The resistance and its impact

Print edition : May 21, 2004

While the rise of the Iraqi resistance has not yet altered the correlation of forces within Iraq, it has contributed mightily to transforming the global equation in the past one year.

A DEFIANT slogan repeated by residents of Falluja over the last year was that their city would be "the graveyard of the Americans". The last two weeks have seen that chant become a reality, with a significant number of the 102 United States combat deaths accounted for by the intense fighting around Falluja. But there is a bigger sense in the truth of the slogan: Falluja has become the graveyard of U.S. policy in Iraq.

U.S. Marines and a detained Iraqi near Falluja on April 27.-OLEG POPOV/REUTERS

The battle for the city is not yet over but the Iraqi resistance has already won it. Irregular fighters fuelled mainly by spirit and courage were able to fight the elite U.S. colonial legions - the Marines - to a standstill on the outer neighbourhoods of Falluja. Moreover, so frustrated were the Americans that, in their trademark fashion of technology-intensive warfare, they unleashed firepower indiscriminately, leading to the death of some 600 people, mainly women and children, according to eyewitness accounts. Captured graphically by Arab television, these two developments have created both inspiration and deep anger, which are likely to be translated into thousands of new recruits for the already burgeoning resistance.

The Americans are now confronted with an unenviable dilemma: they stick to the ceasefire and admit they cannot handle Falluja, or they go in and take it at a terrible cost both to the civilian population and to themselves. There is no doubt the heavily armed Marines can pacify Falluja, but the costs are likely to make that victory a Pyrrhic one.

As if one battlefield blunder did not suffice, the U.S. sent a 2,500-man force to arrest the radical cleric Muqtada al-Sadr to Najaf. Again, even before the battle had begun, the Americans had created a fine mess for themselves. The threat of a U.S. assault has merely brought over more Shias, including the widely respected Ayatollah Sistani, to the defence of al-Sadr. If the U.S. does not attack, it will be seen by the Iraqis as being scared of taking on al-Sadr. If it attacks, then it will have to engage in the same sort of high-casualty, close-quarters combat-cum-indiscriminate firepower, which can only deliver the same outcome as an assault on Falluja: tactical victory, strategic defeat.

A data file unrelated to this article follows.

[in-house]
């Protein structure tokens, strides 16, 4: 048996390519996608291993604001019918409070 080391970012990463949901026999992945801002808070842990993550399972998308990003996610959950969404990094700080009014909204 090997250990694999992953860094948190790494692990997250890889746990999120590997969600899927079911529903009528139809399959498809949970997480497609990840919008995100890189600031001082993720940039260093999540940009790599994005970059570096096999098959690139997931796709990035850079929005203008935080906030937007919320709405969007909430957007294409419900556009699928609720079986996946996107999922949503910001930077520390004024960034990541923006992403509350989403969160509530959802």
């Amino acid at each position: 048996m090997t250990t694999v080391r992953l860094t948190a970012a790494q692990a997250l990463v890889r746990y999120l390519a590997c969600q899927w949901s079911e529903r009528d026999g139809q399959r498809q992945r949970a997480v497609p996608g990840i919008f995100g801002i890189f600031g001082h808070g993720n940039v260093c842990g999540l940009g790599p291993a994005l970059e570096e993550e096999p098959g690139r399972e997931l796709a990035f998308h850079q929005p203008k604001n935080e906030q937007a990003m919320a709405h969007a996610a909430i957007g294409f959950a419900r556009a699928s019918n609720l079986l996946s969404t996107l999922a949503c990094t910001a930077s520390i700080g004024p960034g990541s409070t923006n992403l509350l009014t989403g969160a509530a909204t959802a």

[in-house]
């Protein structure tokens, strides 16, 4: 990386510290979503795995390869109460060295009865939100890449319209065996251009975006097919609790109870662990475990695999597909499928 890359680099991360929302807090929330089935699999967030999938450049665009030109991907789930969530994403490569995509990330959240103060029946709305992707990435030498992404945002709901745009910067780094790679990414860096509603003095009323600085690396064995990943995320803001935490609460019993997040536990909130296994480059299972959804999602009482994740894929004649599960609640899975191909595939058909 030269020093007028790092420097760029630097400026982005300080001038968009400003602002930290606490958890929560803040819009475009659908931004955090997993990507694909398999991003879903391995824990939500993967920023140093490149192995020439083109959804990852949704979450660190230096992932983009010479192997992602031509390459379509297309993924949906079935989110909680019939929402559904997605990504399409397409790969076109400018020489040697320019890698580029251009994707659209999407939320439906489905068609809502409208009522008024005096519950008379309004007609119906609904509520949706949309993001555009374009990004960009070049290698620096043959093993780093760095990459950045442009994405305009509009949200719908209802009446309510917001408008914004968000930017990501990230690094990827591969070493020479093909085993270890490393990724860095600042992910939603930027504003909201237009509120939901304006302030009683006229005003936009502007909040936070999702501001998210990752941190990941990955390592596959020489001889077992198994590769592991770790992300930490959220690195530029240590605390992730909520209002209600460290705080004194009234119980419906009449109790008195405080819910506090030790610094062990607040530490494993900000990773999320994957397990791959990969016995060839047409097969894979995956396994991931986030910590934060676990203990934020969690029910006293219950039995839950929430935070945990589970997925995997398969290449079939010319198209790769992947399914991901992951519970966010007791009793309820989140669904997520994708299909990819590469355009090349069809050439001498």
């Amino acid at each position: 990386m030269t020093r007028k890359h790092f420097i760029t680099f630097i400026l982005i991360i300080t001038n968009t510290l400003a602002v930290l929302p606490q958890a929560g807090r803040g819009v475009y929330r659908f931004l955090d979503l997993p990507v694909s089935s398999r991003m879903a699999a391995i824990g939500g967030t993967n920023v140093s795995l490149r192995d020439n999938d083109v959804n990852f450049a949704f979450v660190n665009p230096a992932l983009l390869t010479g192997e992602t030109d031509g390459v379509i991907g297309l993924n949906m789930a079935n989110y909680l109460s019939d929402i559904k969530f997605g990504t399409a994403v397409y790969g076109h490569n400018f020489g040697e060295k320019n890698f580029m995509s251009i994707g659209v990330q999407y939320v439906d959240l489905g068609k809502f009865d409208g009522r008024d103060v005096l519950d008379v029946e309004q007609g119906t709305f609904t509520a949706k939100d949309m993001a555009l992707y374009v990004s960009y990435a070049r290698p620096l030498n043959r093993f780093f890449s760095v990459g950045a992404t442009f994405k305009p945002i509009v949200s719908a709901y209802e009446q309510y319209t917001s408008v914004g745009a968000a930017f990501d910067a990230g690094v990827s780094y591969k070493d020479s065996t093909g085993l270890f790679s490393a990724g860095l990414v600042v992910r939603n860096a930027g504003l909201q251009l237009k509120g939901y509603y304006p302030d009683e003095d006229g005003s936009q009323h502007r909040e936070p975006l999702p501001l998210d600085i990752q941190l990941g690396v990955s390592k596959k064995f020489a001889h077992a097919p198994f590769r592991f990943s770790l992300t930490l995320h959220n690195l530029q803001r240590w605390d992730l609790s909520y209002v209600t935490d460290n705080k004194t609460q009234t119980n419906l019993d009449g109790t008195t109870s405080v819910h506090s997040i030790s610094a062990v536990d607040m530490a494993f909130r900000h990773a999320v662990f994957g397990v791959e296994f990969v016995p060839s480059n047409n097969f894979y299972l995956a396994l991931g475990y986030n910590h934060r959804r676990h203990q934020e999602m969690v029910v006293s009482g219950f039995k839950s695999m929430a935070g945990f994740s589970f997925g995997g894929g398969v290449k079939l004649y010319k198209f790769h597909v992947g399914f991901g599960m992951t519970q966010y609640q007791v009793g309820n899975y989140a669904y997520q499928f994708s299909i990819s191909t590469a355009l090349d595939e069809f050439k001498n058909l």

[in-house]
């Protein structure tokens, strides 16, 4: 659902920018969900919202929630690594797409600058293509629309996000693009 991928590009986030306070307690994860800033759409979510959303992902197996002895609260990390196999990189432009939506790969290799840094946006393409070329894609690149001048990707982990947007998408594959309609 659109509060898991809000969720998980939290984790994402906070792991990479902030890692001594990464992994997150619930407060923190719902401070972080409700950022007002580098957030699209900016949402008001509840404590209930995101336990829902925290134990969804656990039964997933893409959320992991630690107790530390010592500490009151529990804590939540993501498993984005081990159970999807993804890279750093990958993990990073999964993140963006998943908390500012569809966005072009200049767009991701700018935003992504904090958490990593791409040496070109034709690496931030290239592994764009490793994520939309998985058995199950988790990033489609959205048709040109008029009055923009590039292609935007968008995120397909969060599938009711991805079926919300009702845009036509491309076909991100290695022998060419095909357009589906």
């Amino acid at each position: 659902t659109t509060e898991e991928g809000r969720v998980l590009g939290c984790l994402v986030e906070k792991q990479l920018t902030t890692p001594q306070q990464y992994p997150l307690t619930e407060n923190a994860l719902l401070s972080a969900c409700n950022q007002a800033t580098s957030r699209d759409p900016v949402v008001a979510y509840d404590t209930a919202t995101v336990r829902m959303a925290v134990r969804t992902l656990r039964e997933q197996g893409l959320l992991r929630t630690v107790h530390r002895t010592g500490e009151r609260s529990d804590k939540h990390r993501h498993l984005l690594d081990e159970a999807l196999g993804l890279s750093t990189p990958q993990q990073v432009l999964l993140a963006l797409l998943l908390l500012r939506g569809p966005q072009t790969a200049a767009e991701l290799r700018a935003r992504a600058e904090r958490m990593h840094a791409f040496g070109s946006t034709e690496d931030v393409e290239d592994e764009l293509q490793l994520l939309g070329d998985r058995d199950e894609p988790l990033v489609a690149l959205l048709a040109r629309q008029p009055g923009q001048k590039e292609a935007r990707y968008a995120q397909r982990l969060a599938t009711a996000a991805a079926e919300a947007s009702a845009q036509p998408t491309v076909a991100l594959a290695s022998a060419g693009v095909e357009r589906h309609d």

The last few days have left one with indelible images that will underline forever the quicksand that is U.S. policy in Iraq. There are the Marines blaring speakers at the Falluja insurgents, taunting them for hiding behind women and children, when the reality is that women and children are part of the Iraqi resistance. There is Defence Secretary Donald Rumsfeld cursing telecasts by Al Arabiya and Al Jazeera which claim that there were 600 women and children among the dead when even CNN has admitted that a high proportion of the dead and wounded in Falluja were indeed women and children. Then there is President George W. Bush vowing not to "cut and run" but not offering any way out of the impasse except the application of more of the military force with which the U.S. has ruled Iraq in the past year.

To some analysts, the problem lies in the miscalculations of Rumsfeld. The man, in this view, simply underestimated what it would take to have a successful military occupation of Iraq. Rumsfeld thought 160,000 troops would suffice to invade and occupy Iraq. The result, according to James Fallows in the latest issue of The Atlantic, is that "it is only a slight exaggeration to say that today the entire U.S. military is either in Iraq, returning from Iraq, or getting ready to go". Forty per cent of the troops deployed to Iraq this year will not be professional soldiers but members of the National Guard or Reserves, who signed up on the understanding that they were only going to be weekend warriors. To many it now seems that the estimates of military professionals like Gen. Anthony Zinni, who said that it would take 500,000 troops to secure Iraq, were more on the mark. But even Zinni's figure - the high-water mark of the U.S. troop presence in Vietnam - may now have been outstripped by the wildfire speed of the insurgency racing through rural and urban Iraq.